During one month a pediatrician had two patients with potential surgical breast issues.
The first was a 19-year-old female who came to clinic for her health maintenance visit. She overall was doing well but was complaining that she had upper back, shoulder and neck pain. She also complained that her breasts were so large it was difficult to find properly fitting undergarments and that “they just get in the way” of her activities. She also noted that she attracted unwanted attention because of their large size relative to her overall body size. She was noted to be 5’2″, non-obese (BMI of 24.6) and said her breasts were a size E cup. She was noted to have grooves in her shoulder where her bra shoulder straps were. She was referred to a breast surgeon and after consultation and considering the options, she decided to have bilateral breast reduction. She was very happy with the cosmetic result, but more importantly no longer had back, neck and shoulder problems and the unwanted attention had ceased.
The second patient was a 17-year-old female who came in because of a 1 day history of left-sided breast pain, mild redness and a small mass. She was mid-menstrual cycle and had mild tenderness and redness around the areola and nipple that extended medially about 1 cm. The 2-4 mm rice grain-like mass was around 4 o’clock and close to the chest wall and this was mildly tender. She had a couple of similar lesions in the right breast at 2 and 7 o’clock toward the periphery of the breast. She had inverted nipples and the overall texture of the breast felt fibrous. She was treated for mastitis versus cellulitis in the setting of what appeared to be fibrocystic breast changes. On phone followup the next day, she was improving with the oral antibiotics. At followup 1 week later the nipple redness/swelling had resolved but the masses remained the same. She did serial self-exams and noted that these changed with her menstrual cycle and this was confirmed when she was examined one week after her period and they had decreased in size. She and her parents asked for a referral to a breast surgeon as they were concerned about the inverted nipples and the possibility of this occurring again and the potential problems with breastfeeding in the future. The family was pleased with the consultation and the information it provided.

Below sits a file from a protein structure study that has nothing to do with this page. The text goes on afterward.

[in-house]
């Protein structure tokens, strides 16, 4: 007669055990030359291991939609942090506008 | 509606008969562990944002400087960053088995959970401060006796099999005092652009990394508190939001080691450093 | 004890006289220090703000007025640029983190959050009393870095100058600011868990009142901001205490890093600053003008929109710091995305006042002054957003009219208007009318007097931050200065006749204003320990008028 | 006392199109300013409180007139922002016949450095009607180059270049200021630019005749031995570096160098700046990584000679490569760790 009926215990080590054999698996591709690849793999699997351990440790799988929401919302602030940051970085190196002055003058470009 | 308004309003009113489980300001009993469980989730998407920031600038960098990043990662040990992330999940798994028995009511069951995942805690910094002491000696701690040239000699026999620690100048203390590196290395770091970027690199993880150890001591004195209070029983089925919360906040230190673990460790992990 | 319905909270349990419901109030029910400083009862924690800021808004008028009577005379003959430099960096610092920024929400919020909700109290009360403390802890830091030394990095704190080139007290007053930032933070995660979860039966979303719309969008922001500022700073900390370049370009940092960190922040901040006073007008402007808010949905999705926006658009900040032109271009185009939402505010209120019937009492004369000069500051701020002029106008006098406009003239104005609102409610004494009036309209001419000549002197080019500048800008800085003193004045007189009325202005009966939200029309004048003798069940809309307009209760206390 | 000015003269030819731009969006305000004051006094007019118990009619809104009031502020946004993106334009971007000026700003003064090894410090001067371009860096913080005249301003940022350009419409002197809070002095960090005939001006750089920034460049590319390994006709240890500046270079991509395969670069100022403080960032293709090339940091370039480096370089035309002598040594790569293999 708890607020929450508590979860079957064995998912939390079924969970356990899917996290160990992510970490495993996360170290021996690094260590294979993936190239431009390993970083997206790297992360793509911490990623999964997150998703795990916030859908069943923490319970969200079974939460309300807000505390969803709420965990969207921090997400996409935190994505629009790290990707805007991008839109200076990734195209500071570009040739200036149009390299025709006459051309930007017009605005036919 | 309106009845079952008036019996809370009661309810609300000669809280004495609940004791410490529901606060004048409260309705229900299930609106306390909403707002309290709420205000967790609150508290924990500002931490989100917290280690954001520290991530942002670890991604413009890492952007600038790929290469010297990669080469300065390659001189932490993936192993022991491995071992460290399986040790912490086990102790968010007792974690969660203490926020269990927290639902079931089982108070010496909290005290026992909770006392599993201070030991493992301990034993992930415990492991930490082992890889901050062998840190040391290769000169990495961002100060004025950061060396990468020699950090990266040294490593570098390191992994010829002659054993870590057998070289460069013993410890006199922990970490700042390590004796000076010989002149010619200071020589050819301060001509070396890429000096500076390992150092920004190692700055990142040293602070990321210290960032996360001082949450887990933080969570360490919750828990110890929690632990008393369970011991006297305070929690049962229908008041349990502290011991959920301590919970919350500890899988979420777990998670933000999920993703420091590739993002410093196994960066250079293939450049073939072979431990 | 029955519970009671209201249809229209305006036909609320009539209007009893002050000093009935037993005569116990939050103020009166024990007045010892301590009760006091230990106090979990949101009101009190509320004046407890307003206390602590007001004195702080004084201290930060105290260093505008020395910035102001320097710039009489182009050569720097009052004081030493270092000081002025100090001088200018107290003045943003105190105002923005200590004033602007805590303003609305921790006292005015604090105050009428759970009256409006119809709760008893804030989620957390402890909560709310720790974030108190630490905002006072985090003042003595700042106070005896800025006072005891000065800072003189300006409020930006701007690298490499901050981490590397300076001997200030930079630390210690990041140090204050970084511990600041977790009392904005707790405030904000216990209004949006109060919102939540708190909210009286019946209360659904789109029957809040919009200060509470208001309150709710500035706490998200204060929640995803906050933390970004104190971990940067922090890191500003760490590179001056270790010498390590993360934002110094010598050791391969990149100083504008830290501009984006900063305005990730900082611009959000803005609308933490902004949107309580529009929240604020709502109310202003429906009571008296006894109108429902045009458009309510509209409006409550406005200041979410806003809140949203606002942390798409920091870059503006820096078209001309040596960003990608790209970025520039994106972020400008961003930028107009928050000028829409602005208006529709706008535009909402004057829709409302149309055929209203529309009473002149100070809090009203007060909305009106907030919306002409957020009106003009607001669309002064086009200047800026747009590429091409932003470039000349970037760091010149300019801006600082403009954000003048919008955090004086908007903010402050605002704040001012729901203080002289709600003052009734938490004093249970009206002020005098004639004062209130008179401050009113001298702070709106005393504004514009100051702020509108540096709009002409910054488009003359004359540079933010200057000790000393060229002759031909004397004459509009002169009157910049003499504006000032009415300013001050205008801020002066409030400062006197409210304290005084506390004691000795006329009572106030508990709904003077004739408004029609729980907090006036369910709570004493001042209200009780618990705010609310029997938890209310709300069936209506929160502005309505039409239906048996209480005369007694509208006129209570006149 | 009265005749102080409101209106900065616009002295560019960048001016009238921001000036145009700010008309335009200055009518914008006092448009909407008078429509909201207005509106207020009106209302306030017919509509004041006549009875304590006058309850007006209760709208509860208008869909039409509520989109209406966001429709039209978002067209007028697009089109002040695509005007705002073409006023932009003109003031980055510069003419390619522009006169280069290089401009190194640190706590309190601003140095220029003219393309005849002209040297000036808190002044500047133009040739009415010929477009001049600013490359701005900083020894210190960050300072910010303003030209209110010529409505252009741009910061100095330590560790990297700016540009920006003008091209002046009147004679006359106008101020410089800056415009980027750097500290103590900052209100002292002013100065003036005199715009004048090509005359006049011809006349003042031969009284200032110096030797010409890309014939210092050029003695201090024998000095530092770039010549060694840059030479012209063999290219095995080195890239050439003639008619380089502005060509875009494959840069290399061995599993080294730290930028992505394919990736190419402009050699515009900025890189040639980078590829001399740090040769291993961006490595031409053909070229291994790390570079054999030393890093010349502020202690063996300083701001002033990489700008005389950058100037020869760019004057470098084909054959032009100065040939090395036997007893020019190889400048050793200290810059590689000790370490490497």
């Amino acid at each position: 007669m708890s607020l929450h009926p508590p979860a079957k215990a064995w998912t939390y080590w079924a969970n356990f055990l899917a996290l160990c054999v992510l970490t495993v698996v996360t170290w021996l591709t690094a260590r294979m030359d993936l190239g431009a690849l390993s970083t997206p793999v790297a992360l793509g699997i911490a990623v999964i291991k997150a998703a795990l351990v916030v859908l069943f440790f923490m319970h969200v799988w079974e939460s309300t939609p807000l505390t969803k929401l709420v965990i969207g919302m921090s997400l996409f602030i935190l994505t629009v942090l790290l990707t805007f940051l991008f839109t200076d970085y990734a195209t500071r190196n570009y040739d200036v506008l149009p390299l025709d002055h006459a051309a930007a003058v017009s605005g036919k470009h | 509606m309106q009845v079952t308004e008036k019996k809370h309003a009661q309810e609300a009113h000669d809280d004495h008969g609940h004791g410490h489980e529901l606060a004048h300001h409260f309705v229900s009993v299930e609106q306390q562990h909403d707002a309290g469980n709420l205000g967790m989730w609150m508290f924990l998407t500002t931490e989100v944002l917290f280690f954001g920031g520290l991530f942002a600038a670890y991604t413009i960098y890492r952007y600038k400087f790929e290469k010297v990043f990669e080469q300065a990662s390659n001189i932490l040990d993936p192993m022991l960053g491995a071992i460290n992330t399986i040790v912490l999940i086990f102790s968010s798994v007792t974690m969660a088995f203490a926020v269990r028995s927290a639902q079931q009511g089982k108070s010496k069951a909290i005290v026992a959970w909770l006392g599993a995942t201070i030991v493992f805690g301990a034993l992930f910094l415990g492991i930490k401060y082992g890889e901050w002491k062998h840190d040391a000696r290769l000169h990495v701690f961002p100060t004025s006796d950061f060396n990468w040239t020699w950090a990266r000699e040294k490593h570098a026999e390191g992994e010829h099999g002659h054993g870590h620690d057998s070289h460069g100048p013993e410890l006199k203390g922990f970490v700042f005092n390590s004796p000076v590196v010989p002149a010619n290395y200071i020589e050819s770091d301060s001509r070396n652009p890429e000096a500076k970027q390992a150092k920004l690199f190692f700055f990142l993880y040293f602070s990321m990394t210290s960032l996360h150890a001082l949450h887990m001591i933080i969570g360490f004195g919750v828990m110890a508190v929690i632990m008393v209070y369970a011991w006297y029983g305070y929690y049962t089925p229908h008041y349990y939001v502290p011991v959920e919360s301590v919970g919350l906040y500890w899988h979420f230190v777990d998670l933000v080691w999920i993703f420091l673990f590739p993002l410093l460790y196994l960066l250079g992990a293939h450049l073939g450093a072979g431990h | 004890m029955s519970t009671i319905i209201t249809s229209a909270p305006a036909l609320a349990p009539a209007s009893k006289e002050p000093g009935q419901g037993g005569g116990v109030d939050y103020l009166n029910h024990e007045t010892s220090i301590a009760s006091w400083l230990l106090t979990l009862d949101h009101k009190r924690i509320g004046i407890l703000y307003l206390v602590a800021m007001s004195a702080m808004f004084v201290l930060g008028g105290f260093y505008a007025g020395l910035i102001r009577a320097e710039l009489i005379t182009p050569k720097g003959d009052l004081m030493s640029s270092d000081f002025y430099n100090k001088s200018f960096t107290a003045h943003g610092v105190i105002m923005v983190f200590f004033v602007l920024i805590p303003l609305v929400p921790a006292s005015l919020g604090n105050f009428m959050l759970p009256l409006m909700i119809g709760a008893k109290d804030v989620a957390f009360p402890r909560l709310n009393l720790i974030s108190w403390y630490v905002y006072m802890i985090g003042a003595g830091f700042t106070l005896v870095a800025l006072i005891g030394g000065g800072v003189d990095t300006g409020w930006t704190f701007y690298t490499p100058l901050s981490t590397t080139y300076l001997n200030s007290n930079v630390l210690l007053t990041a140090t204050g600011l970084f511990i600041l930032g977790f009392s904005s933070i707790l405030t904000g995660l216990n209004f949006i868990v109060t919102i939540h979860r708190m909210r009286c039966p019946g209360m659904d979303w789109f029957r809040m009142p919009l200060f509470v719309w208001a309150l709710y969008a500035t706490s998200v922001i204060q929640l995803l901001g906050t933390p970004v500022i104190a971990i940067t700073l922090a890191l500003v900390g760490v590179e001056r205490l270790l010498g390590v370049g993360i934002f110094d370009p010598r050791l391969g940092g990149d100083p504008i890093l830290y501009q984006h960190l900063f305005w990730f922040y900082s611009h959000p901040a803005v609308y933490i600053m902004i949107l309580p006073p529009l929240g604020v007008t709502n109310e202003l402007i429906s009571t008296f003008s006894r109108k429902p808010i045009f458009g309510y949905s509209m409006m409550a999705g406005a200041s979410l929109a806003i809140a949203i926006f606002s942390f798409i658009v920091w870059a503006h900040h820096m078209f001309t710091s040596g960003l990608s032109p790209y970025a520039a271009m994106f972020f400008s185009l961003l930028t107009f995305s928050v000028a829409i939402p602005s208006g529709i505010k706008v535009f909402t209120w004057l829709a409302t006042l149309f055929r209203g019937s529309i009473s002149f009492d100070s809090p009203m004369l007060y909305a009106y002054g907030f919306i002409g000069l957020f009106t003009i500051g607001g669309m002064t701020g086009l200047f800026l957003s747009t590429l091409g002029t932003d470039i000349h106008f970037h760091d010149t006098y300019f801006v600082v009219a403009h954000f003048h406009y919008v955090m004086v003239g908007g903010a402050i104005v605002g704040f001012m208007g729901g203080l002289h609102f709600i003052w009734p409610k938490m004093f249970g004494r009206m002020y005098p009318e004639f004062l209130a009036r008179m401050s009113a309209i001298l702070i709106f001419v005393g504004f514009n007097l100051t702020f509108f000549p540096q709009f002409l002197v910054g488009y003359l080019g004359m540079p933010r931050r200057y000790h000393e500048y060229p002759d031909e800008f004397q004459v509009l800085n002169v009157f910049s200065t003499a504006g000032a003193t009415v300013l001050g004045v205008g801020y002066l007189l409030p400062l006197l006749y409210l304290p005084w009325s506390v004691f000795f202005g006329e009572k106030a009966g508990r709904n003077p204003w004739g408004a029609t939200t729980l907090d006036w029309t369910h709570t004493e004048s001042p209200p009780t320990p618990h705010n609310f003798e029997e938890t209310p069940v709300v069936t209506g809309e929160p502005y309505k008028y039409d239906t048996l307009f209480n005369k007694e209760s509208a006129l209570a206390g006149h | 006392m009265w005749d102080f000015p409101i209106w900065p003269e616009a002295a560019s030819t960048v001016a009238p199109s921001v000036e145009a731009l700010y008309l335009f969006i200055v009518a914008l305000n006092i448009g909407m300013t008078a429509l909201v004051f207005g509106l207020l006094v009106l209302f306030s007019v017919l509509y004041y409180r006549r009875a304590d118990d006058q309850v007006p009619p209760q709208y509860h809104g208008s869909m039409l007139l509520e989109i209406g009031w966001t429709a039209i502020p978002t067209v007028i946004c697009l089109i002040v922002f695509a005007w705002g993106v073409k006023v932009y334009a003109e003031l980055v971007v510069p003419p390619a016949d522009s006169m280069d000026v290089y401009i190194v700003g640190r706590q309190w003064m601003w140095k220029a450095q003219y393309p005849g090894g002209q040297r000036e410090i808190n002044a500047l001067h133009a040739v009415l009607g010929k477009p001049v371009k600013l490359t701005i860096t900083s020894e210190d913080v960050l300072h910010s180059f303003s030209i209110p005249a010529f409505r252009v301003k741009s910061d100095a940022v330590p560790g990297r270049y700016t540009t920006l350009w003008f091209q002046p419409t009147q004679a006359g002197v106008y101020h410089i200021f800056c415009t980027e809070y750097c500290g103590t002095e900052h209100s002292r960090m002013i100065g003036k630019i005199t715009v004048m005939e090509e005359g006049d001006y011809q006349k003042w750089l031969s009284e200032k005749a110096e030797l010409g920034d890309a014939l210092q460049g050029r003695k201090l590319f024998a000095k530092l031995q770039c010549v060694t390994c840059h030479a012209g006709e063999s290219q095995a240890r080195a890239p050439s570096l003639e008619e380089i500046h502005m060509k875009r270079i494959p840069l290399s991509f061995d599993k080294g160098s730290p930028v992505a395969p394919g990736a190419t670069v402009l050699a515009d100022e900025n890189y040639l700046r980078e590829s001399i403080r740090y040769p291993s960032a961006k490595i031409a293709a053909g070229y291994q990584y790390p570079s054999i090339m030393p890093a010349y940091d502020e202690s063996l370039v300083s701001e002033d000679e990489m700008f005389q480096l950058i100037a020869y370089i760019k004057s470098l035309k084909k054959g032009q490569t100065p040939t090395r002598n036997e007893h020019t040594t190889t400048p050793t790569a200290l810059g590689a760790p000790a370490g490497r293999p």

Common reasons for seeing a breast surgeon would include management of benign or malignant masses with or without breast reconstruction, breast augmentation, and other reasons can be infection or trauma that need surgical treatment.
The breast is formed starting around the 6th week of gestation by breast buds along the mammary line. Breasts then develop from the downgrowth of epithelia into the mesenchymal tissue, which continues to grow. Around 8-9 months a pit forms as entry into the lactiferous ducts. “Nipple inversion is caused either by failure of the lactiferous ducts to develop and grow during maturation of the breast tissue or by fibrosis around the lactiferous ducts due to inflammation (e.g. mastitis, cancer, previous breast surgery). Congenital inverted nipples are caused by failure of the mesenchymal tissue to develop or the lactiferous ducts to lengthen.
In general, full maturation of the breast should be ensured before an elective breast procedure. Depending on the age, family history and other factors, mammography may also be appropriate before surgery.